Don't discount the process of elimination
Ted Lasso's mustache holds a key to discovering your purpose, seriously
Coach Lasso has a way with words. In this week’s episode of the folksy soccer-themed book of virtues, Ted Lasso, Richmond’s team was losing 3-0 in their match despite a bold new strategy called “Total Football.” The idea of total football is to eliminate roles on the team and encourage everyone to read each other, support decisions made by the other players, and move fluidly on the field. So far, it’s not working. Ted Lasso (played by Jason Sudeikis) enters the halftime locker room and dives into a rather strange anecdote about his facial hair and the old Blue Collar Comedy Tour, which starred Jeff Foxworthy and Larry the Cable Guy (remember them?!)
Oddly enough, it speaks to a timeless Quaker idea about how to find your purpose in life. I’ll explain.
The process of elimination
Ted Lasso’s mustache is somewhat iconic. Turns out though that the character ripped it from comedian Jeff Foxworthy. Lasso talked about how in preparation for his wedding, he was unsure what kind of facial hair style he should have. It’s a big day after all. Lots of photos. So he started the Bill Engvall ‘boxed beard’ style. Didn’t like it. Then he cut parts off to model Larry the Cable Guy’s signature goatee.
Then his Best Man for the wedding said of his goatee that Ted “looked like he just ate out big foot’s butthole”……fair. So Ted Lasso shaved that off too.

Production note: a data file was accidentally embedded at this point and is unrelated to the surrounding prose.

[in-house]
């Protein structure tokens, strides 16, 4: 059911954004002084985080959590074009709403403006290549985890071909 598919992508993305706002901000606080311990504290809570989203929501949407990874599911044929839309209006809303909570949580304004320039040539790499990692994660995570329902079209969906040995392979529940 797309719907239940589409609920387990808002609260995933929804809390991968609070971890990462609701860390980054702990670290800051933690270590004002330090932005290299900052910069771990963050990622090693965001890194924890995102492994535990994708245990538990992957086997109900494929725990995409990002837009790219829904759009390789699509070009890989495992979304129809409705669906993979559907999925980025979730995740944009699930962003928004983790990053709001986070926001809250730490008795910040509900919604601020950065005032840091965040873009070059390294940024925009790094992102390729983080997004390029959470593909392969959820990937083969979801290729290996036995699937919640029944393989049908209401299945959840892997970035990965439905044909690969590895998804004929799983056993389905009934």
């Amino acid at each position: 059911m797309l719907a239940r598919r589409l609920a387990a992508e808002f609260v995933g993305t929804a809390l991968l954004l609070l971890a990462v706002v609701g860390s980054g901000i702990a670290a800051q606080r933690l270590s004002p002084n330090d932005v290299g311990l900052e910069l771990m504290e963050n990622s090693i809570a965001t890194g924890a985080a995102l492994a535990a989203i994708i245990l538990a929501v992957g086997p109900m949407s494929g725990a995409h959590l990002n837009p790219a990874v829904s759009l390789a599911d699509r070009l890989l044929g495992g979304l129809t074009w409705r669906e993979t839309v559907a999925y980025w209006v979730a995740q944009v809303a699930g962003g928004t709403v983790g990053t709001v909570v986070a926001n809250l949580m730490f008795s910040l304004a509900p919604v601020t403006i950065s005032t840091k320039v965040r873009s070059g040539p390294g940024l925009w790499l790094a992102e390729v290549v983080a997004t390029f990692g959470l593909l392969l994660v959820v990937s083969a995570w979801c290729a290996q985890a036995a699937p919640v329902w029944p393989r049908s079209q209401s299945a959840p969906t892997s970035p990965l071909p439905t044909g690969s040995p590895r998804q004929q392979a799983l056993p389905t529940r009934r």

In the end, he was left only with the crisp mustache that defines the AppleTV character and has made Lasso a staple of Halloween parties worldwide since the show’s debut. Ted summed up his rambling monologue:
“I shaved that thing down into a “Foxworthy” and never looked back. Point is, a lot of times the right idea is sitting behind a couple of the wrong ones.”
I’ve been going through a bit of a transition myself. This month I chose to leave my job of the last 15 months and to search for something new. Job change is not new to me. What is new is leaving Job X before Job Y has presented itself. I’m not sure what I’ll do, but I felt a call to enter the wilderness and to practice waiting and listening, for a change.
Did you catch that part above? It would mean a lot to have you aboard as a Paid Subscriber. Thank you for reading and sharing with your community, family and friends.
“Have Faith. Way Will Open”
During this time I’ve been reading a book that my mother sent me called Let Your Life Speak. It’s a thin little guide to the search for vocation by a Quaker counselor named Parker Palmer. In it, Palmer described a similar crisis of self he encountered in his mid-30s. Like me, Parker was working in Washington, DC as a political organizer and activist. Like me, he thought his whole life that this was his calling. Then it began to become clear that it wasn’t. That sent him into something of a personal crisis and into a Quaker community in Pennsylvania to try and get his spirit put back together.
While he was there, Parker spoke to an older woman named Ruth about his search for purpose and the “thing” he’s supposed to do with his life. The Quakers have an expression for fellow searchers which is to “Have faith. Way will open.” To me that sounded a lot like when Obi-Wan Kenobi learned in his self-titled TV series that you could only “see the path once your eyes are closed.”